- A full range of flexible products. Voluntary products. Employer-paid products. With a variety of flexible funding options. Plus, Administrative Services Only (ASO).
- Personal service and support — with a dedicated account representative.
- Seamless implementation. Your implementation manager and team will get you up and running quickly, with no hassles or disruption.
Economic Impact of Disability
The rate of disability among working women in the United States has grown almost twice as fast as the rate among working males during the past decade (over 60 percent and 32 percent, respectively), according to Social Security Administration data. Yet half of women (51 percent) are unprepared to cover their living expenses for three months or more should an accident or injury leave them unable to work, according to the 2008 Worker Disability Planning and Preparedness Study, conducted by the Council for Disability Awareness (CDA).
Two-thirds of Americans are living paycheck-to-paycheck*. This makes the consequences of losing income serious for most workers and their families. The ability of women, in particular, to cope with the financial impact of disability may worsen as household credit card debt is at an all-time high—averaging close to $10,000—and personal savings rates are at an all-time low. To make matters worse, women tend to save less than men, according to the Bureau of Labor Statistics.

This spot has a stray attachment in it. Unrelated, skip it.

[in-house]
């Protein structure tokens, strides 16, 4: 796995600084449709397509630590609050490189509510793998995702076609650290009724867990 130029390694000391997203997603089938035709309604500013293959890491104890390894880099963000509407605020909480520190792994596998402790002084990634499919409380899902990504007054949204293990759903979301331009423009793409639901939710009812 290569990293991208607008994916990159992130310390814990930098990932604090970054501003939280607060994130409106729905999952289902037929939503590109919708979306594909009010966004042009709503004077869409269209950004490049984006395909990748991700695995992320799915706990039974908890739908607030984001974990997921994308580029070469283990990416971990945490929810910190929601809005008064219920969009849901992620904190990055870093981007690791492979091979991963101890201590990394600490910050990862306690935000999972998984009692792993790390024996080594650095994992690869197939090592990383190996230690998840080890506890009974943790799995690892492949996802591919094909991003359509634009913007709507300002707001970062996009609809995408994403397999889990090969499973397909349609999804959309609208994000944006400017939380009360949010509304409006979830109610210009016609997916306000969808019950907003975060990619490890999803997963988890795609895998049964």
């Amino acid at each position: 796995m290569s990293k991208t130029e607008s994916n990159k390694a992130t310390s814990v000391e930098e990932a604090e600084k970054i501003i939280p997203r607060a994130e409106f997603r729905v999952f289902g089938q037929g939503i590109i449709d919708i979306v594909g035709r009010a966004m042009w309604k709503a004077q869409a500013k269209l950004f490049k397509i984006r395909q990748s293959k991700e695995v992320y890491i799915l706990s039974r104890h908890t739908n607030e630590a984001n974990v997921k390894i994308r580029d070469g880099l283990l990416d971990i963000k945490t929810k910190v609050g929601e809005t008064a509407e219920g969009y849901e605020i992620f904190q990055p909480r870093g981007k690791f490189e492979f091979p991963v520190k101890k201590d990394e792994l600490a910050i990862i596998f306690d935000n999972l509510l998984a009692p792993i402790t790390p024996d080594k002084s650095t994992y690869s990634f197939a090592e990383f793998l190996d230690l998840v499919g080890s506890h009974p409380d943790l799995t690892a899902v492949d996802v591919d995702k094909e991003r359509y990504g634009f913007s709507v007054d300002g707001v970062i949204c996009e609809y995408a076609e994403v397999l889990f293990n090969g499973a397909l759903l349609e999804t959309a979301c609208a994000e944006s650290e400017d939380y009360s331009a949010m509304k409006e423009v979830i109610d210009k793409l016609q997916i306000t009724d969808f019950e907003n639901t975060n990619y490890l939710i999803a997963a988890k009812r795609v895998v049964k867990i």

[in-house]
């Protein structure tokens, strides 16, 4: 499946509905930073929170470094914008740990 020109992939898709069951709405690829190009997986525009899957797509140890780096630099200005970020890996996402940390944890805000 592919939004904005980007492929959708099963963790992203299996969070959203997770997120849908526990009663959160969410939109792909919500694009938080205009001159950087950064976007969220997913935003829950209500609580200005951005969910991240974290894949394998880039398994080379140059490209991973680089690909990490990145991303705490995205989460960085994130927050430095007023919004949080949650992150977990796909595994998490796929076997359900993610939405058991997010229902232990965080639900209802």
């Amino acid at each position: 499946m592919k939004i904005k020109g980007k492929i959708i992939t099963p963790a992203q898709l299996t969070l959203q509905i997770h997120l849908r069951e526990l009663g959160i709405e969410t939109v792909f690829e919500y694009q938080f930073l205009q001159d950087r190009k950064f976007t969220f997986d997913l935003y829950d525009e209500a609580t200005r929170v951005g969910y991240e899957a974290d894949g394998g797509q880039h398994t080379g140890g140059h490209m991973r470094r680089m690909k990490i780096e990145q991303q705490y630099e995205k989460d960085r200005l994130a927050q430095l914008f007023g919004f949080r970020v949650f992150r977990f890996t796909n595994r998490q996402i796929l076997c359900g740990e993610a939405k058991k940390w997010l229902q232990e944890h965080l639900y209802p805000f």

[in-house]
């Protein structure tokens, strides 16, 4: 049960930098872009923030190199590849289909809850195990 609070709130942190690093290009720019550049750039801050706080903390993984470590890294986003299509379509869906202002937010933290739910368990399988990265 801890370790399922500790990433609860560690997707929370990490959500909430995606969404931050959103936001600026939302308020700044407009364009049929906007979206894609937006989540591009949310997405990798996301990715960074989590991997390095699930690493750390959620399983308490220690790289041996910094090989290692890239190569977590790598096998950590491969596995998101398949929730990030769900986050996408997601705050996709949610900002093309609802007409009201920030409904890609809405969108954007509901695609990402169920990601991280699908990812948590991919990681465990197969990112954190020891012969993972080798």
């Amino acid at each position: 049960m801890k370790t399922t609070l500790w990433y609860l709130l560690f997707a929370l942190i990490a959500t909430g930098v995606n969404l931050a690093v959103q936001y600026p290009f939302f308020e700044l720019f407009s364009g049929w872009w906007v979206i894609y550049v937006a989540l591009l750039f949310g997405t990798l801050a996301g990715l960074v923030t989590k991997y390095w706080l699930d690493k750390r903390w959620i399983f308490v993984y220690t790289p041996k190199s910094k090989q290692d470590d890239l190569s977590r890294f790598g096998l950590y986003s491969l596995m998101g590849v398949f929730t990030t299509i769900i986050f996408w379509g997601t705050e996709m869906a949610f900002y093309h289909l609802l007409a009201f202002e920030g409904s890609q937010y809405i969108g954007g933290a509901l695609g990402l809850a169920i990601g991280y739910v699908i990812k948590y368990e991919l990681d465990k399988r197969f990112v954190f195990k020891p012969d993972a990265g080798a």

“With disability on the rise for both men and women, it’s clear most Americans need to better prepare for an income-limiting disability. But this is especially appropriate for women who are experiencing even higher rates of disability while, in general, being less prepared than men,” says Barry Lundquist, president of the CDA, a nonprofit organization focused on helping the American workforce become aware of the growing incidence of disability.
Financial risks of disability can be severe and long lasting.